Hi Markus,

Thanks a lot for this update, and for the corresponding one on the SMW-user list. This clears up a lot. There's a lot more going in to the new version than I had thought. The performance improvements sound great - I never thought SMW 0.7 was/is that slow, but it's been an issue for some people.

My only concern about the new version is that I think the handling of n-ary relations, as I understand it, could be improved; but it'll still obviously be better than the current situation.

-Yaron


On 9/21/07, Markus Krötzsch <mak@aifb.uni-karlsruhe.de> wrote:
Hi developers,

as Yaron pointed out to me, there are quite some people now developing code on
top of SMW whom we ought to give much more details on the changes in SMW1.0.
Yes, we will increase our support for developers.

I will sum up the main internal changes (skip what you find uninteresting):

== Storage ==

SMW now has a completely new storage access implementation. No more
SQL-queries, just calls to some specific storage class. In this way, SMW is
becoming completely detached from the DB layout (and in fact from the whole
DB technology). For instance, there were some complaints that SMW's tables
use too much disk space due to extensive indexing. In order to change the DB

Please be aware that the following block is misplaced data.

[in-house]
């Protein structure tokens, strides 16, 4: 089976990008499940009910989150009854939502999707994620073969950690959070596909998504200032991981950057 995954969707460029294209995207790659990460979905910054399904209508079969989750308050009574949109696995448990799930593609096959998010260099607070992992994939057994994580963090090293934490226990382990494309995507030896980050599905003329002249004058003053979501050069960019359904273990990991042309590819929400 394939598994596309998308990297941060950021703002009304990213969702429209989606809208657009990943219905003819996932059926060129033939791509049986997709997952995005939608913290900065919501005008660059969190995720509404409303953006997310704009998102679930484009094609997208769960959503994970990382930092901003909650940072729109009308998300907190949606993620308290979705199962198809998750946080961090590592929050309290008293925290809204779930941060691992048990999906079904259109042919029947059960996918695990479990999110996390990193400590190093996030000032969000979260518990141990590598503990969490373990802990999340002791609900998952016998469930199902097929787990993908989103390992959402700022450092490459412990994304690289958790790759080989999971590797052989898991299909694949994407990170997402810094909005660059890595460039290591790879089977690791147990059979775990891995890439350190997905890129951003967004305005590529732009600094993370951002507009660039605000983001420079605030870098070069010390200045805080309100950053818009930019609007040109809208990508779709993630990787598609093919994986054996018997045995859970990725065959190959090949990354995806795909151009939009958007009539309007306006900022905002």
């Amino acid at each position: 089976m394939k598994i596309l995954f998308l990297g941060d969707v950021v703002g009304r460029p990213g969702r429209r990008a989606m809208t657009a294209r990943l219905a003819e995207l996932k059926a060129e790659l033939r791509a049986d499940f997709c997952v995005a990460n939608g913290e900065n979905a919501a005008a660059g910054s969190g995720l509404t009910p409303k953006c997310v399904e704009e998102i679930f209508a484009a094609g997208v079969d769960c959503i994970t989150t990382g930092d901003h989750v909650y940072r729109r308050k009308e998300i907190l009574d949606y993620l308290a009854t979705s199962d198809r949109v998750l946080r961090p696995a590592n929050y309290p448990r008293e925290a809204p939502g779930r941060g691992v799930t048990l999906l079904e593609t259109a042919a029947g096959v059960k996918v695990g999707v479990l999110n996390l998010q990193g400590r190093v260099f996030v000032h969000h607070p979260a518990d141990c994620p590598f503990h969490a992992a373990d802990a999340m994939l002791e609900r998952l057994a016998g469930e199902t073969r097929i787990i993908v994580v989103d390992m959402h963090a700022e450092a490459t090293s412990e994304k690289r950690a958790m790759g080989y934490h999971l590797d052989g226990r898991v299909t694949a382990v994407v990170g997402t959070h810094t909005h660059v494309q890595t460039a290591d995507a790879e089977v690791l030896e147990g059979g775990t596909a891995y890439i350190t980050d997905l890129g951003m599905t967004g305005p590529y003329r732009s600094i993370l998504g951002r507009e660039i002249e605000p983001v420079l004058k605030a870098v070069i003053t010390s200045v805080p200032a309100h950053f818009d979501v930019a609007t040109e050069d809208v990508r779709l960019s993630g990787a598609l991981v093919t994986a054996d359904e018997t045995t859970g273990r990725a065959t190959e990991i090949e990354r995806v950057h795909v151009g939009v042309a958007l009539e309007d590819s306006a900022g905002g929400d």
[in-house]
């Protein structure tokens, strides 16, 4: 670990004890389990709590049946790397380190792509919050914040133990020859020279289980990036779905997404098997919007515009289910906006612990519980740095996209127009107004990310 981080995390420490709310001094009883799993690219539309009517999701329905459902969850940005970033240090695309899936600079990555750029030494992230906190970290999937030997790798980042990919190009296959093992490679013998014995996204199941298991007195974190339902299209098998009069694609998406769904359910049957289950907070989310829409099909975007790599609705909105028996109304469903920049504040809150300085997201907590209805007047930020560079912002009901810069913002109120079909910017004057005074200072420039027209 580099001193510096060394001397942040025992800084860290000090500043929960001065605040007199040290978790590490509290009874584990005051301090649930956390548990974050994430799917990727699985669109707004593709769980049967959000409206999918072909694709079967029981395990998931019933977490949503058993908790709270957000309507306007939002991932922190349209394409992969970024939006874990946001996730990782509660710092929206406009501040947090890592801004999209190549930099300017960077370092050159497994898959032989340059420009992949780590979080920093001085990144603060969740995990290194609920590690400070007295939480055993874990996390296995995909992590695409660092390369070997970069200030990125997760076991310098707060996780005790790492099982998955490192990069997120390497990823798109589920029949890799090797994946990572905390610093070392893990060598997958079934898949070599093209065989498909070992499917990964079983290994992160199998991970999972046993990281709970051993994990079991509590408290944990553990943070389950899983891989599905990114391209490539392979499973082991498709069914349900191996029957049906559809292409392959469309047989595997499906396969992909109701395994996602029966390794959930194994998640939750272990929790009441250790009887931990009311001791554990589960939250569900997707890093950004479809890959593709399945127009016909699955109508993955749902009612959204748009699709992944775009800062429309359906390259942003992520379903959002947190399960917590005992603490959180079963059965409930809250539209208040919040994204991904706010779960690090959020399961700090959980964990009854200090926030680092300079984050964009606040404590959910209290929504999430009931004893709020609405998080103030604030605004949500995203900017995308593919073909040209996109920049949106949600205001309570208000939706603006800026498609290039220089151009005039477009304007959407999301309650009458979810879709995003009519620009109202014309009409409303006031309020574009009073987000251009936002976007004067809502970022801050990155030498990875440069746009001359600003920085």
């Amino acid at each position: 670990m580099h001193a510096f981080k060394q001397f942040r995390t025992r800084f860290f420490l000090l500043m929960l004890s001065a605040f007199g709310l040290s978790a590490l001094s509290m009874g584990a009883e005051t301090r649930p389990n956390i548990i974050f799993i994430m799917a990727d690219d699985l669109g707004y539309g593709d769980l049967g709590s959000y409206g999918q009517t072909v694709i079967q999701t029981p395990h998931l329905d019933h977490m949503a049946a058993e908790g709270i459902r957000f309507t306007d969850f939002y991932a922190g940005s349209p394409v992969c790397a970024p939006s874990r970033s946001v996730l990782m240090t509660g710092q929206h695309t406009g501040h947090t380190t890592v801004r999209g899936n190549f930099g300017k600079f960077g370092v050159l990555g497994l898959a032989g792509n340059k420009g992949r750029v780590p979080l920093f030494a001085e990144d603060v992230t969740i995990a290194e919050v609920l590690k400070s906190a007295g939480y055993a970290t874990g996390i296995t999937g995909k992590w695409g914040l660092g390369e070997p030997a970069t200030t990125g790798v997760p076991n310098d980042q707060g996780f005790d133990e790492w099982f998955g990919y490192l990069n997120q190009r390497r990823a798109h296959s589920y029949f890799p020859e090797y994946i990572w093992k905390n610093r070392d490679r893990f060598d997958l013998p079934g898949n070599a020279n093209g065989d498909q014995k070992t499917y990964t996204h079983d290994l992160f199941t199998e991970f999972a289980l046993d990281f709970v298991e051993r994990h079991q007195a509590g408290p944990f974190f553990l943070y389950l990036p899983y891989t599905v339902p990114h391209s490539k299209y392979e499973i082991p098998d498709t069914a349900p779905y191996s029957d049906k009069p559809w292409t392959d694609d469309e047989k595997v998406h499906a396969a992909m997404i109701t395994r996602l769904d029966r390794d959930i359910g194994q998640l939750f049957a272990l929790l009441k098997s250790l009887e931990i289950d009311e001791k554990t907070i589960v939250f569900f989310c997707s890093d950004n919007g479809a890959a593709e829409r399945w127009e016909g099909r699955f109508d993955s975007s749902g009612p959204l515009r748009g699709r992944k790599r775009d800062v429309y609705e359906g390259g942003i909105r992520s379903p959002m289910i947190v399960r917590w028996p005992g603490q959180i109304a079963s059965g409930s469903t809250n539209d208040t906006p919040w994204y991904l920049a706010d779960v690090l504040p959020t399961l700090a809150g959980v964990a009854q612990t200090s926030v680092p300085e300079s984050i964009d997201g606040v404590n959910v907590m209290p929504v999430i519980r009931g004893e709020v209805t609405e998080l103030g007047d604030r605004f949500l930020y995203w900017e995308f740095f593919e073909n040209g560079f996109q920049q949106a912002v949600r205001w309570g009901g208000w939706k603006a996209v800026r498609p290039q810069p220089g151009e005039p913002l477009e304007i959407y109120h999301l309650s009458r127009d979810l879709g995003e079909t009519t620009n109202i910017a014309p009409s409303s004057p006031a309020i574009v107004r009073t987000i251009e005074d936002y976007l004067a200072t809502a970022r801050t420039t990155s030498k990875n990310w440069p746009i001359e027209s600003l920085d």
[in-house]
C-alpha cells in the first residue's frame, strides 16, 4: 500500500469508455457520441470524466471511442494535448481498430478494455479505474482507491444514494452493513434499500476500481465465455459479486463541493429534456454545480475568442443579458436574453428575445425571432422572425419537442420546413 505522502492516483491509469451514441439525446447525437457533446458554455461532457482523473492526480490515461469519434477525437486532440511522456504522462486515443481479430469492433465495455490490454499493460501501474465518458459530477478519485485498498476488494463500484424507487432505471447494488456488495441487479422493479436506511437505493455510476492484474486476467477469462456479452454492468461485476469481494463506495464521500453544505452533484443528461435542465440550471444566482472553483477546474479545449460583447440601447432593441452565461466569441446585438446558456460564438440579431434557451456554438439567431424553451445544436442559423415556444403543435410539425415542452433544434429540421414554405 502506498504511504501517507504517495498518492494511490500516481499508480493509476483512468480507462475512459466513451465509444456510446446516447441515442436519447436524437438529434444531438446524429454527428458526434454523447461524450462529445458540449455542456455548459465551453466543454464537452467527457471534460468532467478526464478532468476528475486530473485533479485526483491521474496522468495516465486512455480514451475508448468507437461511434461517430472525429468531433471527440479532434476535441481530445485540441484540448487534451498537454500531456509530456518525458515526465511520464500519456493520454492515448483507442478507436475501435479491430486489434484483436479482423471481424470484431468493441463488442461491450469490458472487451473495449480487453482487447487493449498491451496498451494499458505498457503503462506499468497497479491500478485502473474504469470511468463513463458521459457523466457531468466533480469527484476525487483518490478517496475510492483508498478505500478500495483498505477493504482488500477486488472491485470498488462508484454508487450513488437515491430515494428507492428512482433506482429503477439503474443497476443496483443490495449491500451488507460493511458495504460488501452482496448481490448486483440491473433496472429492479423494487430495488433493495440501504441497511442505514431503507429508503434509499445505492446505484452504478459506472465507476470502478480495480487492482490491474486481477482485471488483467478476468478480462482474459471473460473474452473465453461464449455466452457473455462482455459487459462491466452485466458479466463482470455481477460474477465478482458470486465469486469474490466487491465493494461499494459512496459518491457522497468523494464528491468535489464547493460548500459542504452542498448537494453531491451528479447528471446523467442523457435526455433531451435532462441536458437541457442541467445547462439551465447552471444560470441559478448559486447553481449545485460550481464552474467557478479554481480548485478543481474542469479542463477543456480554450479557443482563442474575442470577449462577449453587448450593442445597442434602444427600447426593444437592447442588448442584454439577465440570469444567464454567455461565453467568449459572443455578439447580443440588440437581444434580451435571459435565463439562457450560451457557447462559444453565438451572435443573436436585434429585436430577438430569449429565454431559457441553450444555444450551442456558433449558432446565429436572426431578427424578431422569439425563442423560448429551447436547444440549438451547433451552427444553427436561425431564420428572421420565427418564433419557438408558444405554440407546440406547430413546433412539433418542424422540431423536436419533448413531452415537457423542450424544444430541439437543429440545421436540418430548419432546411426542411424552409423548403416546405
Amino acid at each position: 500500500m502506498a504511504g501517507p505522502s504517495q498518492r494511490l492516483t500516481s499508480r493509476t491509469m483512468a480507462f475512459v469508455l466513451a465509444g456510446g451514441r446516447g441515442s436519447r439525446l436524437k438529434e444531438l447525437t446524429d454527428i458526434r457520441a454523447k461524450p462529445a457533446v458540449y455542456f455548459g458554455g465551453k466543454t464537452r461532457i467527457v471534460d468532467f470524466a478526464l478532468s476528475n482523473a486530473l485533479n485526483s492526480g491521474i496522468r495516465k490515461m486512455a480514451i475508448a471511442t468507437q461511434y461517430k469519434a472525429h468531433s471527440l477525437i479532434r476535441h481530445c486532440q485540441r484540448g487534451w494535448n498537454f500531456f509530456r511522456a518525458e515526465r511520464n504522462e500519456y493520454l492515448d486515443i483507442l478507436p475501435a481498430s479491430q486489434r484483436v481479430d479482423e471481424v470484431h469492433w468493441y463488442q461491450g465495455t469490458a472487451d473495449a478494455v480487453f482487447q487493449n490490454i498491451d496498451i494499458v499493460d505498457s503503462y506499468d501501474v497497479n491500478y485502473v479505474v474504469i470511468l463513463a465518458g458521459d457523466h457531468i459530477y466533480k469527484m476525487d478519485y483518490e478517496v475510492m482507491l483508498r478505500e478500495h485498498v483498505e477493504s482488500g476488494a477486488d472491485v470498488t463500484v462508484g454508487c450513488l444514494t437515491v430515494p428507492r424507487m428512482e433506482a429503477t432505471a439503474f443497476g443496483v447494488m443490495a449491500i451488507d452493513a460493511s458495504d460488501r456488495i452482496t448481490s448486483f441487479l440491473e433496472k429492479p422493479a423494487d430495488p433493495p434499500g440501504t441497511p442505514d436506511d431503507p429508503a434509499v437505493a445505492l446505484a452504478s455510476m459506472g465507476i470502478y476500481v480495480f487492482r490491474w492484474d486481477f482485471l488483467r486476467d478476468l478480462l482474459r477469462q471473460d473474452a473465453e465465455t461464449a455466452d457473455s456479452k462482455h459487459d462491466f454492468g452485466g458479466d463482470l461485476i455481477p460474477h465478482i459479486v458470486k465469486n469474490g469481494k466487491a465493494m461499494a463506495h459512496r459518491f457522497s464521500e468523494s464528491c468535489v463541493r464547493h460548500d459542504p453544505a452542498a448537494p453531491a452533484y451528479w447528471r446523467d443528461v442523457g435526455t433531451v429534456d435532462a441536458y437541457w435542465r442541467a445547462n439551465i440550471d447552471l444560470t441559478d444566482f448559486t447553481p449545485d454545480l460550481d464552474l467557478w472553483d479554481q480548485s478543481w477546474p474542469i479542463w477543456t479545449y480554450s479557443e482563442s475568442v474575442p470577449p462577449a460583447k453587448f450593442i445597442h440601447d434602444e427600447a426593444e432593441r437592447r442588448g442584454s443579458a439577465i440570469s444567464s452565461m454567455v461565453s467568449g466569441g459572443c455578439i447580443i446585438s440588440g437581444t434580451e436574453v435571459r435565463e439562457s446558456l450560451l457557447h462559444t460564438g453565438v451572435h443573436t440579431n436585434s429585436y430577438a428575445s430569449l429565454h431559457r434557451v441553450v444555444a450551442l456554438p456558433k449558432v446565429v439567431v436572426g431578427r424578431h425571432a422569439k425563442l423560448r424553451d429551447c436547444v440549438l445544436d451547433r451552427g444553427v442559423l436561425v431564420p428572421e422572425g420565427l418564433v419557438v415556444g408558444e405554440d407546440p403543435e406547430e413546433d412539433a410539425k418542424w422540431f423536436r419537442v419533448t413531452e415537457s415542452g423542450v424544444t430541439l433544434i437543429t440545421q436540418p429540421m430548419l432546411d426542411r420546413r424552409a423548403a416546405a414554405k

layout and index structures, one now would merely have to rewrite a single
(albeit long) file, while the rest of the code remains untouched. This would
also allow RDF-stores to be connected to SMW in a clean way.

The store has many methods for accessing data, and more will be added. The
file includes/store/SMW_Store.php gives an overview.

== Properties ==

There no longer is a distinction between attributes and relations. Basically,
all code now looks like the former attribute-code, i.e. relations now are a
special type of attribute (i.e. property). Usually this simplifies things a
lot since half of all code is obsolete.

== Datavalues ==

Values of properties in SMW are now internally represented by their own proper
containers. There has been SMWDataValue before, but it was now completely
rewritten and extended in functionality. The old typehandler code will
disappear, and implementing new datatypes will become easier (basically, you
just make a subclass of SMWDataValue).